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In the God-Forsaken Trenches

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In the god-forsaken trenches,
A pencil stub clutched in his fingers,
By the light of the dimming kerosene,
He wrote.

Dear Maman,
It has been less than a year…

In the god-forsaken trenches
Of France (Gerries only yards away)
He wrote.

I am well. And do not worry. Some days, I can only hope.
There is an end, Maman.

For Gerries he had no compassion.
It was their bullets which whistled past his head
Took his only friend down,
Left him trying (in vain attempts)
To remember his Maman, worried sick in Paris.

I see you in my mind every day. You and little Marie. Pappa, of course, too.
They say it will end soon, but all I can see are the weary faces of others like me.

In the god-forsaken trenches,
The mud stirred by grenades (horses would have sunk to their inevitable deaths),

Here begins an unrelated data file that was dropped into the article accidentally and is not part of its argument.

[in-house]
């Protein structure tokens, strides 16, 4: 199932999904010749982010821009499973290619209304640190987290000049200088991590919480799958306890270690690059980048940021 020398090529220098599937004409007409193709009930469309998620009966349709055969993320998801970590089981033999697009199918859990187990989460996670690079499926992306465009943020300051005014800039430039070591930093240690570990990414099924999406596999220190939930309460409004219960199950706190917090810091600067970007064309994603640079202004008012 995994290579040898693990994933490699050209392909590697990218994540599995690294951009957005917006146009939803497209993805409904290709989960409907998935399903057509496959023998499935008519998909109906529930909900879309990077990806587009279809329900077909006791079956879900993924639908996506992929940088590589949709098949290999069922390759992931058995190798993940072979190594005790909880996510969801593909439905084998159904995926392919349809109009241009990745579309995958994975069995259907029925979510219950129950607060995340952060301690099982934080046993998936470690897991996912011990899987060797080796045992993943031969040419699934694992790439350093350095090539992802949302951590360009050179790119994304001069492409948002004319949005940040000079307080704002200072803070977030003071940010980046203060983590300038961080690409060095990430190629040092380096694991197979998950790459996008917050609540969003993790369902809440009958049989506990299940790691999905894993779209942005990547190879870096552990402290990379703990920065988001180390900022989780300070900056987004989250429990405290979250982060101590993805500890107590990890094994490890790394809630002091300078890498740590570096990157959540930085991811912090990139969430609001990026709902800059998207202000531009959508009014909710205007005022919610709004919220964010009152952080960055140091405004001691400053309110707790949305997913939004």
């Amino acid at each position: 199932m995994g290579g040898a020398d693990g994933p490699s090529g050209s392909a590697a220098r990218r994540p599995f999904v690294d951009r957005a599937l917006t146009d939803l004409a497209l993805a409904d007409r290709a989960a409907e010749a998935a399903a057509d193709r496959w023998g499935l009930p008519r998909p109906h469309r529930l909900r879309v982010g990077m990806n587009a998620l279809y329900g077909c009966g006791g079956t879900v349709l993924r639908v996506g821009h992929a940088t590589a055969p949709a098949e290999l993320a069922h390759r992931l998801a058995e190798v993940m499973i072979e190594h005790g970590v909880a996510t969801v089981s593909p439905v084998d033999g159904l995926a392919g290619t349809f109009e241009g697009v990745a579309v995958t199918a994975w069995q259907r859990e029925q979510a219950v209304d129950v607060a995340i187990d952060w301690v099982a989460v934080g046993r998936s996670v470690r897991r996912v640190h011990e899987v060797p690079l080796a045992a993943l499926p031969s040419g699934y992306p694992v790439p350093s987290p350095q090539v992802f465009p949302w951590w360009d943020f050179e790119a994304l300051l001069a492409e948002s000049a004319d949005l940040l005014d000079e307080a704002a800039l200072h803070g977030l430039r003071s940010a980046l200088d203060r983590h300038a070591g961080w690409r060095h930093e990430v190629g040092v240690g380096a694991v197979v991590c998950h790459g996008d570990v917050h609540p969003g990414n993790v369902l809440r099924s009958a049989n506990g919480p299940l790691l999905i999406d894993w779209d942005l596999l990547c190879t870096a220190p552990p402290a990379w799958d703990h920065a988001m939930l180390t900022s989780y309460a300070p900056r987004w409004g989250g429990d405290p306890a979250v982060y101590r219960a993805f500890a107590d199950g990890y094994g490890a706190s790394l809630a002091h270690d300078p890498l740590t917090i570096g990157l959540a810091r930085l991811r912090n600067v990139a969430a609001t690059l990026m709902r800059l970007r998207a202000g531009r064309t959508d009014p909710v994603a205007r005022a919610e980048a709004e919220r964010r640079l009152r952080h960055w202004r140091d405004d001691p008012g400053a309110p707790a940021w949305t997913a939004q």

It was dark. It was so dark.
It was hell. It was hell without hope of heaven.
And he loved his Maman.
But she was not there, simply snoring soldiers.

You’ll be unhappy to know I have all manners of dirt spattered across my face and arms.
My hands are chapped and red. But I am lucky, and yesterday, I saw the land stretched out before my eyes. It was flat and desolate, so sad. I wished to run across that land, just to make sure it was still earth, not hell. Even trees no longer grow in that iron soup.

In the god-forsaken trenches,
They fought a war of attrition.
The front never moved,
Only stood stock still,
Here in Ypres.
Zig-zagging as they raced to the sea.

But do not worry, Maman. I’ll come home.





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